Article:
Slugs are small, slimy pests that can cause a lot of damage to both edible and ornamental plants. But don't let them destroy your garden -- getting rid of slugs isn't hard.
The telltale sign that slugs are around -- in addition to your plants being eaten -- is the silvery trail they leave behind. Slugs do the most damage at night. They particularly like young, tender plants and can eat the entire plant or leave large, ragged holes in foliage. They eat leafy greens, such as lettuce, and might even eat fruits or vegetables that touch the ground, such as strawberries, tomatoes, or squash. Hostas are a favorite ornamental for slugs to dine on.
The best bet in reducing slug numbers is to get rid of places they like to hide. They like damp, dark places under boards, rocks, garden debris, and flowerpots. In fact, any of these items can be used as lures. Check under them each day and get rid of any slugs you find. Repeat daily until the slugs are gone. Adding some decaying fruit underneath a board in a damp area will also draw in slugs so you can remove them. Wearing rubber gloves, throw the slugs in a plastic bag, seal, and dispose.
Yes! Slugs seem to be attracted to yeast. Beer placed in a small, steep-sided dish or a discarded food container with a lid is one of the tried-and-true traps they can't resist. If you want to keep other creatures from drinking the beer, simply cut two or three openings about one inch wide in the side of the container, all at the same height. Add beer or a yeast-and-sugar-water mixture to just below the openings. Put the lid on the container and bury the container up to the holes. The slugs will crawl in and drown.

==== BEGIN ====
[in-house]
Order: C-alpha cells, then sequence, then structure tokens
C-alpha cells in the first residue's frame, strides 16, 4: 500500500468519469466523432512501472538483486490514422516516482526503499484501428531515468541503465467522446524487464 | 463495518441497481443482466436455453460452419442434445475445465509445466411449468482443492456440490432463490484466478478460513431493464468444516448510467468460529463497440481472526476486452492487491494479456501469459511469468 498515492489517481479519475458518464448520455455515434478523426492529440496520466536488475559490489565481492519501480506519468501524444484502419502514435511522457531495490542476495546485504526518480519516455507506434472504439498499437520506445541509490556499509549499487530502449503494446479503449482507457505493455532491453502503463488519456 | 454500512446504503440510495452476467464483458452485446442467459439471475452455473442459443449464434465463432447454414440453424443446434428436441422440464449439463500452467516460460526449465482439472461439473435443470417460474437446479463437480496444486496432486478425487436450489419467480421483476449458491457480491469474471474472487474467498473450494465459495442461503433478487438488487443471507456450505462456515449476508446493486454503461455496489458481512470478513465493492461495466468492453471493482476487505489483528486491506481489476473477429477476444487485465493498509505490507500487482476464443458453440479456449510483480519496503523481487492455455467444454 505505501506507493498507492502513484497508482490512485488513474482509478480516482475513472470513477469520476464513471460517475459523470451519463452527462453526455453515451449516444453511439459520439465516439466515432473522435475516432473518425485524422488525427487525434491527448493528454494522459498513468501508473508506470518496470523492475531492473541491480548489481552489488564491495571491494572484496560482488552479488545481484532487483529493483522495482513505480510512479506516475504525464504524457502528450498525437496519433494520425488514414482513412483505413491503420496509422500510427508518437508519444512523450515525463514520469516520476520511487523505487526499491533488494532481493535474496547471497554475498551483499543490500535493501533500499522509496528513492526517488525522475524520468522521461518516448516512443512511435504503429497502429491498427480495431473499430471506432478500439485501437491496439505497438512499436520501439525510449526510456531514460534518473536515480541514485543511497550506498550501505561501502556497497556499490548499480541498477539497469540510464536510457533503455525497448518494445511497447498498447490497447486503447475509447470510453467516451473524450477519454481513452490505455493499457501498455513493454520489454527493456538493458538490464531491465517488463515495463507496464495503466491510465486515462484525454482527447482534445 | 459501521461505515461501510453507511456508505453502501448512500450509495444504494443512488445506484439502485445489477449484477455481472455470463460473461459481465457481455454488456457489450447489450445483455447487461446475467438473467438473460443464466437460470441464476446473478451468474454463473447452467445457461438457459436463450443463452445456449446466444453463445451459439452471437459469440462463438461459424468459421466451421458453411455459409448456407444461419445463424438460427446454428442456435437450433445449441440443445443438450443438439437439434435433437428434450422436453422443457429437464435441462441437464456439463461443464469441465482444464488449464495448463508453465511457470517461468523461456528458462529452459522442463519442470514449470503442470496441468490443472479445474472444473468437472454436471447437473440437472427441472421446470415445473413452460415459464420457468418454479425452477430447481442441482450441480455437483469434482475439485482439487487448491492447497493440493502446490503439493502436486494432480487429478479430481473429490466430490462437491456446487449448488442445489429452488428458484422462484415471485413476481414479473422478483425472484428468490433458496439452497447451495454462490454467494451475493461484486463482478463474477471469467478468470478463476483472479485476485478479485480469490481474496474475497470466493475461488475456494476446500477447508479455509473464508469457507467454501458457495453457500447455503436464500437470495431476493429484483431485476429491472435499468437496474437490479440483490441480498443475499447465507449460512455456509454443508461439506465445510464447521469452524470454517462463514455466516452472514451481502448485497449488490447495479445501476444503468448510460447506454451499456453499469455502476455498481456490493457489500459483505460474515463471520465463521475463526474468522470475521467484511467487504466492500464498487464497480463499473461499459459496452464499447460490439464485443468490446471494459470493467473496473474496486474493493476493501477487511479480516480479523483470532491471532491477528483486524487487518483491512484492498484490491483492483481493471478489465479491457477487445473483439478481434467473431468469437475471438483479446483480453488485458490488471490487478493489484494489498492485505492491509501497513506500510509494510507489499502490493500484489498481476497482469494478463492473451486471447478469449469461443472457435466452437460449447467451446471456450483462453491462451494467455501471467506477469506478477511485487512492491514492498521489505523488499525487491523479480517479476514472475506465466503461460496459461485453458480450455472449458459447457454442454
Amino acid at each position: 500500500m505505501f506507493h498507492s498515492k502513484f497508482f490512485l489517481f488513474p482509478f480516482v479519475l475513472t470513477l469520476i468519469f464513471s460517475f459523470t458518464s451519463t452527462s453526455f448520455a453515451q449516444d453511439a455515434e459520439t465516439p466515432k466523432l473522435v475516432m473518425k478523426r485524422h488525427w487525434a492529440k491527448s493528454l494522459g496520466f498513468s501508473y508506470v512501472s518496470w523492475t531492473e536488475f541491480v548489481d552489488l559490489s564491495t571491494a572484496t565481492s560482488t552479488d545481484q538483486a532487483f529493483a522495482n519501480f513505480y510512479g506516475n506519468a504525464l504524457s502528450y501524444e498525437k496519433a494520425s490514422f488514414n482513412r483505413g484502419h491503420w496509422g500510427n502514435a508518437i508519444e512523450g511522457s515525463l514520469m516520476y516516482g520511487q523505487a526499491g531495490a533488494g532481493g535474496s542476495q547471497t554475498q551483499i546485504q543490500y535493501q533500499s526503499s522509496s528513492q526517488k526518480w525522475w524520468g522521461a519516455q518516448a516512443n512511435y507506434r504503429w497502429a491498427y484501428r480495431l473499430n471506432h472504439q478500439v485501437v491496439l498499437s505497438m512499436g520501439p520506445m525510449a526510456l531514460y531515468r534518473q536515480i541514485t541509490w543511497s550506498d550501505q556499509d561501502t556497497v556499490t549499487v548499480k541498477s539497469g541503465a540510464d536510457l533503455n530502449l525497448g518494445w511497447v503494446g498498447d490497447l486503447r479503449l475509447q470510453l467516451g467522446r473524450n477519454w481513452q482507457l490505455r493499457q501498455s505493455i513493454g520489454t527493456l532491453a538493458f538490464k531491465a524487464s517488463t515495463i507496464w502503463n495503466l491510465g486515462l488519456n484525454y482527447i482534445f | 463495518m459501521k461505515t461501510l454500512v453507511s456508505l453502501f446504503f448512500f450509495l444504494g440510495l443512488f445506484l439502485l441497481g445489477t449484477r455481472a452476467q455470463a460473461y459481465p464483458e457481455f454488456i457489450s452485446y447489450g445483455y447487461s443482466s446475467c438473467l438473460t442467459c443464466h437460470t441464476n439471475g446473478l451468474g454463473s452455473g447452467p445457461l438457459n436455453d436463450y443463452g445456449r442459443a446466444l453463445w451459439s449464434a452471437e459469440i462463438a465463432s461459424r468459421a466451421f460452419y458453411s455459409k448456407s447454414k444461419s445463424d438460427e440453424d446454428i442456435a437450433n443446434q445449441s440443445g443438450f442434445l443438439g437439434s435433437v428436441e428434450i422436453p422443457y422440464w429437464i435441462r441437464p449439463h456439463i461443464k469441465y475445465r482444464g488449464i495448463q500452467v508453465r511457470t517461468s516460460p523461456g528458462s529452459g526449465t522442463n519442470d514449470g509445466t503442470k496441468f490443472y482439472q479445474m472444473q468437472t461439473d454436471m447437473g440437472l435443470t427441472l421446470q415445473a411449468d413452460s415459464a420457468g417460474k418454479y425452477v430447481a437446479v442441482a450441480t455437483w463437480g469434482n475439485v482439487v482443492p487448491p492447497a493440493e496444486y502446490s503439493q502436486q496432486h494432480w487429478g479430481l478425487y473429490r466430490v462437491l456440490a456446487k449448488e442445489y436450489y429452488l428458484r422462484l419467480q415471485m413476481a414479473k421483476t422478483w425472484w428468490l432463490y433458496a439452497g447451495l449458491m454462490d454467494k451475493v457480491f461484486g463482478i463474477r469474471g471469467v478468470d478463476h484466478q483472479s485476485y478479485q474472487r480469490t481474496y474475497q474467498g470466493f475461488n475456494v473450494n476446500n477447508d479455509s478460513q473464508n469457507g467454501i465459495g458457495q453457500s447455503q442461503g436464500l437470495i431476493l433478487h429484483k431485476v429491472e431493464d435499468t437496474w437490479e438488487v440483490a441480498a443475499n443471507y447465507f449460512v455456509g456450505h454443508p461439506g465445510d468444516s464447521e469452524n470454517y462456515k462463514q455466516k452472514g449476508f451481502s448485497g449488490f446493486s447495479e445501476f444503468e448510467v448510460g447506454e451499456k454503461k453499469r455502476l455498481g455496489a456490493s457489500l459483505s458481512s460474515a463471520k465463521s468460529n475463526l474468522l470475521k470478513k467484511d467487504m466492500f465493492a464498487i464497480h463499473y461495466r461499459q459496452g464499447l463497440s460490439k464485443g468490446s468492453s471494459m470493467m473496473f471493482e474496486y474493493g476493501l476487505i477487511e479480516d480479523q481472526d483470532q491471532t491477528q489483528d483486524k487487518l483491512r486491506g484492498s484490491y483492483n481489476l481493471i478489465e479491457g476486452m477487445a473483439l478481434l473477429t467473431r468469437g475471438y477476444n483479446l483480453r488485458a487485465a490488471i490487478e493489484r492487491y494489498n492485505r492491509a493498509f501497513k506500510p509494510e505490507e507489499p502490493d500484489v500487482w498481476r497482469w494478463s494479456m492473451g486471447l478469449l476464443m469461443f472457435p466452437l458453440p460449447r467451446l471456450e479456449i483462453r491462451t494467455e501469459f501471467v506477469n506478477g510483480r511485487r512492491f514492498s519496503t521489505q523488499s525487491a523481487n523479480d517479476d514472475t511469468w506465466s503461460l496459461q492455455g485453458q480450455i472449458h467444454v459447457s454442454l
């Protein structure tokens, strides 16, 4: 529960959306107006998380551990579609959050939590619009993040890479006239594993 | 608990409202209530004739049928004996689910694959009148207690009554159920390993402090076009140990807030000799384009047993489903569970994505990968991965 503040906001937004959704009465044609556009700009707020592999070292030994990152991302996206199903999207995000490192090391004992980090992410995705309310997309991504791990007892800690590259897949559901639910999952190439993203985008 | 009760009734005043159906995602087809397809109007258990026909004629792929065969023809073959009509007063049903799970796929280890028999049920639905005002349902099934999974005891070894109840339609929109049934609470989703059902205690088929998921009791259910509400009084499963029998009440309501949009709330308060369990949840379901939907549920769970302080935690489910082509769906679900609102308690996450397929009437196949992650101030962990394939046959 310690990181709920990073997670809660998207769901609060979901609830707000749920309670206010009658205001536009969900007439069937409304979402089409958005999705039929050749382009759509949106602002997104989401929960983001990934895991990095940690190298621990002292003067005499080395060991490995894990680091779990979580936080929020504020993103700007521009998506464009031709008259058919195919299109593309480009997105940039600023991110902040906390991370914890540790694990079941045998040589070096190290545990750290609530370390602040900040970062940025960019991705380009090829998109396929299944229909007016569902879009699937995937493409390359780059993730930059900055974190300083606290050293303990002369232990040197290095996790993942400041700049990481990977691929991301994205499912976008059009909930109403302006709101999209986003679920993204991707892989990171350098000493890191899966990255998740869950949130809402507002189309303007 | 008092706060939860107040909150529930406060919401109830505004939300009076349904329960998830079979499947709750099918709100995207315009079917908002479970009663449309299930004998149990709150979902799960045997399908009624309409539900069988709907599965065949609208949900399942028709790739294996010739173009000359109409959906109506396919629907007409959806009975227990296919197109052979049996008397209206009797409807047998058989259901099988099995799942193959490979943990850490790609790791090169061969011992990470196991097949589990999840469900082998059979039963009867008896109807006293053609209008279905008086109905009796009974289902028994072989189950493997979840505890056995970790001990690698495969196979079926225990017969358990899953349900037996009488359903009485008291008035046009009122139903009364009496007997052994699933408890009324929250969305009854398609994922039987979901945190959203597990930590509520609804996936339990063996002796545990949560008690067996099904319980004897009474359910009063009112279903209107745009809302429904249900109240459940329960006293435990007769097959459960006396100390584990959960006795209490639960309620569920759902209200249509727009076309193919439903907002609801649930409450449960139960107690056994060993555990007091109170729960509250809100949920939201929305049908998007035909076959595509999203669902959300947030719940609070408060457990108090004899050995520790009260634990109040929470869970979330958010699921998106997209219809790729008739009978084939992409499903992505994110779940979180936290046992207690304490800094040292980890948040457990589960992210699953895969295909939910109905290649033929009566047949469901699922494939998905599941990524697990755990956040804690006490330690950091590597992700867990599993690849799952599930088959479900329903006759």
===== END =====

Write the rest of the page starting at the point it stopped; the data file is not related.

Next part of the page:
Slugs can hide under larger wood bark mulch, but they dislike pine needles, making it a good choice where slugs are significant pests. Another method to protect plants is to sprinkle abrasives such as dry ashes or food-grade diatomaceous earth around plants. These abrasives are major irritants to slug skin. Slugs also like to congregate underneath outdoor decorative rugs on patios and decks. Sprinkling diatomaceous earth under the outer perimeter of the rug can help keep them at bay. Repeat periodically, as this abrasive becomes ineffective when wet.
Baits are available on the market, such as the brands Escar-Go! or Sluggo. When using baits, place them near dark, damp areas of the garden where slugs typically hide. Follow the label directions and repeat as necessary. The active ingredients in most baits are toxic to humans, dogs, and cats, so use them safely and store them securely.
With a combination of strategies, the slug population in your garden should decrease or disappear.